A quantitative example is given, using the four-fold link scenario shown in the FIGS. 1 and 3B. Using a 64-PPM at 20 kHz pulse repetition rate with 100 ns pulse duration, each active pulsing period/time slot Ts of a ground beacon laser of the optical ground stations OGS would then last less than 7 μs including residual buffer time. This would allow for four optical ground stations OGS to be synchronized, including additional 5 μs residual buffer time between adjacent active pulse time windows to relax synchronization accuracy. At higher available synchronisation accuracy, the buffer margin, together with an adapted PPM scheme could be used for even larger number of simultaneous optical downlink channels DL.

Assuming a sensible baseline of 2.5 Gbit/s downlink rate per single optical communication terminal OT on the same remote terminal 20, this rate could then be increased to a total of 10 Gbit/s downlink rate by using four identical optical communication terminals OT1-OT4 and four identical optical ground stations OGS1-OGS4 during the same passage over ground. The amount of four is of course only for illustration purpose and the application could use a greater or smaller number than shown.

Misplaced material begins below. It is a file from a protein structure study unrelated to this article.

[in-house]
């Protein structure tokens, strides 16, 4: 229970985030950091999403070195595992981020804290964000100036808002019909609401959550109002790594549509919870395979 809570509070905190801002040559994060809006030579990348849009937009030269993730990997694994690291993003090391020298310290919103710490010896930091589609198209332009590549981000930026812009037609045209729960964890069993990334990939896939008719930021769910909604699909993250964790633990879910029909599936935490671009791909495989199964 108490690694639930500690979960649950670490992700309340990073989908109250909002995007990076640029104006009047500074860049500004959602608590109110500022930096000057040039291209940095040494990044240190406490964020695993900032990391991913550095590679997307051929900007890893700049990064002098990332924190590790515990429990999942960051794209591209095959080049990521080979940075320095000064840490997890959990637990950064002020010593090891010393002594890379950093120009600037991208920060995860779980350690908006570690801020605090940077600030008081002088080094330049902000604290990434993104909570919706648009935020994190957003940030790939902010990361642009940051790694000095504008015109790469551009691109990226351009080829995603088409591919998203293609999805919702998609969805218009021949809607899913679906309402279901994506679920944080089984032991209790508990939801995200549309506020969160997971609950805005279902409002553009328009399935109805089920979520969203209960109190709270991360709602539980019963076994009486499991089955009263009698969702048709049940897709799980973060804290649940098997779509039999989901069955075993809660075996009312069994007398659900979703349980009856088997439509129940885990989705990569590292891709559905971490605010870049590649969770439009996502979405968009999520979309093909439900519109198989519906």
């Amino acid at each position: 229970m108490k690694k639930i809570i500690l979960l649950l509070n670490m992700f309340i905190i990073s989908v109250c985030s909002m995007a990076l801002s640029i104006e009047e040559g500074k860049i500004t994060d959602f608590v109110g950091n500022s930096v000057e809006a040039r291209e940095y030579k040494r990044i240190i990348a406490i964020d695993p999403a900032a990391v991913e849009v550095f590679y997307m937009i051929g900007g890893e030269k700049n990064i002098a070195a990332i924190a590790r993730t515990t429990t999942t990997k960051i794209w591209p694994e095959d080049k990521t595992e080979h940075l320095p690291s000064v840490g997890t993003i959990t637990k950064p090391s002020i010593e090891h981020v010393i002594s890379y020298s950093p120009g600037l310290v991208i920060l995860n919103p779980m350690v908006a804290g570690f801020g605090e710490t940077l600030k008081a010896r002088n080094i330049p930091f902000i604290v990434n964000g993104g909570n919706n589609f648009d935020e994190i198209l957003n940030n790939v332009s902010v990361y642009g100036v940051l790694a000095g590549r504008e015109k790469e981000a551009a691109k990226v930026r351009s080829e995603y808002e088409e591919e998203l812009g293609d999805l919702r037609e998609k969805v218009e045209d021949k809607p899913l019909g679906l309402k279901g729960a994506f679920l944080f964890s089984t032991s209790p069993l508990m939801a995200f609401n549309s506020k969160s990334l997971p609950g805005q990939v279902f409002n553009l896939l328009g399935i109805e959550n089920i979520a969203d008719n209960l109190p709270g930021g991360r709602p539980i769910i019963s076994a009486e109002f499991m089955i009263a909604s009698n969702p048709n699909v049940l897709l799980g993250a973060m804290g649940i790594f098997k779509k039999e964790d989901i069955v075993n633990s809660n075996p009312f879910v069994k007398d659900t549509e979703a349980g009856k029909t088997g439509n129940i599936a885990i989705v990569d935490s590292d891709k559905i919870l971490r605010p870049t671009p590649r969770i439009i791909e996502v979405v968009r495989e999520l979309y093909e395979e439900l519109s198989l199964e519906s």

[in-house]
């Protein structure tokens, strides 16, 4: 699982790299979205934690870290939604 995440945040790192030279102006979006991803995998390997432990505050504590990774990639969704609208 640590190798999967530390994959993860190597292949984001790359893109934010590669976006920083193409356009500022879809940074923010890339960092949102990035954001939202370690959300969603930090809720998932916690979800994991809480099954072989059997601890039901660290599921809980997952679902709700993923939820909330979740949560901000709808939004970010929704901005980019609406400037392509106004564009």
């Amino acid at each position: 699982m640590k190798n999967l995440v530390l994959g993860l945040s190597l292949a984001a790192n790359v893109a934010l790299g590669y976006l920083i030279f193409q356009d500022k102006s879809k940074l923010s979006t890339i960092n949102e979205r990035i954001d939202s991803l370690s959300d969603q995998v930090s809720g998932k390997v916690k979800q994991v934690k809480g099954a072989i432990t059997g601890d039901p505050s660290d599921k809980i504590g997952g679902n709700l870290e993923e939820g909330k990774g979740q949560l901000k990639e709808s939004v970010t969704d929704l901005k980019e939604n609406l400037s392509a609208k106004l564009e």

For comparison, the maximum optical downlink capability achieved today in an experimental demonstration amounts to 6.2 Gbit/s from a large space terminal. At this comparison, the on-board mass footprint of four of the optical communication terminals OT1-OT4 is only about half of that of a single, but large terminal.

In this quantitative example-assuming a remote terminal at an altitude of 700 km in polar inclined low earth orbit LEO—at a distance D of 150 m from the centre of the optical beam, the optical receive power would be about 1% of the 100% receive power at the centre of the beam.

Note: Inherently, the feature of using multiple small terminals also reduces risk of single item failure, providing an option to relax redundancy constraints per single optical communication terminal OT.